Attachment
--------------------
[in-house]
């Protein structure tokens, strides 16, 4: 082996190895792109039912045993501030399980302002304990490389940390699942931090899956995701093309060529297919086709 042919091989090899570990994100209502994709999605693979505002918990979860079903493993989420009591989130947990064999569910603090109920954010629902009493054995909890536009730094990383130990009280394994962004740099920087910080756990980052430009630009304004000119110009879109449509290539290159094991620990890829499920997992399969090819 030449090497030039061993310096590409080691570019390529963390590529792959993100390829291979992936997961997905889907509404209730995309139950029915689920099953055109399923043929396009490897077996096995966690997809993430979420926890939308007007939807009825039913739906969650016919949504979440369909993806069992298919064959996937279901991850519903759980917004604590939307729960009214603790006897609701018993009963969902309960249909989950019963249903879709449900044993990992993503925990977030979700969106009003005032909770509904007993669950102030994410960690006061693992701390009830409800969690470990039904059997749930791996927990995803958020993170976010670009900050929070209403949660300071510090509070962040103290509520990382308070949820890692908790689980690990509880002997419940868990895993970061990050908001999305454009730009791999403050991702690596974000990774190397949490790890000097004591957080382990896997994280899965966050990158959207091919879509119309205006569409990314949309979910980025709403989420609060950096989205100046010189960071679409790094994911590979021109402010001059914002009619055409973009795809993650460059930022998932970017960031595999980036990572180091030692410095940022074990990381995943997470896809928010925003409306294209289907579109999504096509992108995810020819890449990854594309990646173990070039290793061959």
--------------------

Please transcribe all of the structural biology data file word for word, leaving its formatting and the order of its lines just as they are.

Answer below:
[in-house]
């Protein structure tokens, strides 16, 4: 082996190895792109039912045993501030399980302002304990490389940390699942931090899956995701093309060529297919086709 042919091989090899570990994100209502994709999605693979505002918990979860079903493993989420009591989130947990064999569910603090109920954010629902009493054995909890536009730094990383130990009280394994962004740099920087910080756990980052430009630009304004000119110009879109449509290539290159094991620990890829499920997992399969090819 030449090497030039061993310096590409080691570019390529963390590529792959993100390829291979992936997961997905889907509404209730995309139950029915689920099953055109399923043929396009490897077996096995966690997809993430979420926890939308007007939807009825039913739906969650016919949504979440369909993806069992298919064959996937279901991850519903759980917004604590939307729960009214603790006897609701018993009963969902309960249909989950019963249903879709449900044993990992993503925990977030979700969106009003005032909770509904007993669950102030994410960690006061693992701390009830409800969690470990039904059997749930791996927990995803958020993170976010670009900050929070209403949660300071510090509070962040103290509520990382308070949820890692908790689980690990509880002997419940868990895993970061990050908001999305454009730009791999403050991702690596974000990774190397949490790890000097004591957080382990896997994280899965966050990158959207091919879509119309205006569409990314949309979910980025709403989420609060950096989205100046010189960071679409790094994911590979021109402010001059914002009619055409973009795809993650460059930022998932970017960031595999980036990572180091030692410095940022074990990381995943997470896809928010925003409306294209289907579109999504096509992108995810020819890449990854594309990646173990070039290793061959």